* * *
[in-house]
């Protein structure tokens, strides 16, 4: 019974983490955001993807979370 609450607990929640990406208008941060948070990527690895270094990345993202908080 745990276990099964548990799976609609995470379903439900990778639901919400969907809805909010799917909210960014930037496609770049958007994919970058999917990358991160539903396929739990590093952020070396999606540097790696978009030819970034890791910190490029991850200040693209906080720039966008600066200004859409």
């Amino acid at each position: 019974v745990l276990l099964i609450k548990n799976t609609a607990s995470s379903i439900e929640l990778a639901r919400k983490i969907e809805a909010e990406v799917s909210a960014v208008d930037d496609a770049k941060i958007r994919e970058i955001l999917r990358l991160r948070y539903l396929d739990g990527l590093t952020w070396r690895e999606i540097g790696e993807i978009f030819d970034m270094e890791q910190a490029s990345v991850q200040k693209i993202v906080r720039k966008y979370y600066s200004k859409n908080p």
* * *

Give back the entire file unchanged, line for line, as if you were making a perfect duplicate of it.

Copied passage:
[in-house]
């Protein structure tokens, strides 16, 4: 019974983490955001993807979370 609450607990929640990406208008941060948070990527690895270094990345993202908080 745990276990099964548990799976609609995470379903439900990778639901919400969907809805909010799917909210960014930037496609770049958007994919970058999917990358991160539903396929739990590093952020070396999606540097790696978009030819970034890791910190490029991850200040693209906080720039966008600066200004859409």
């Amino acid at each position: 019974v745990l276990l099964i609450k548990n799976t609609a607990s995470s379903i439900e929640l990778a639901r919400k983490i969907e809805a909010e990406v799917s909210a960014v208008d930037d496609a770049k941060i958007r994919e970058i955001l999917r990358l991160r948070y539903l396929d739990g990527l590093t952020w070396r690895e999606i540097g790696e993807i978009f030819d970034m270094e890791q910190a490029s990345v991850q200040k693209i993202v906080r720039k966008y979370y600066s200004k859409n908080p």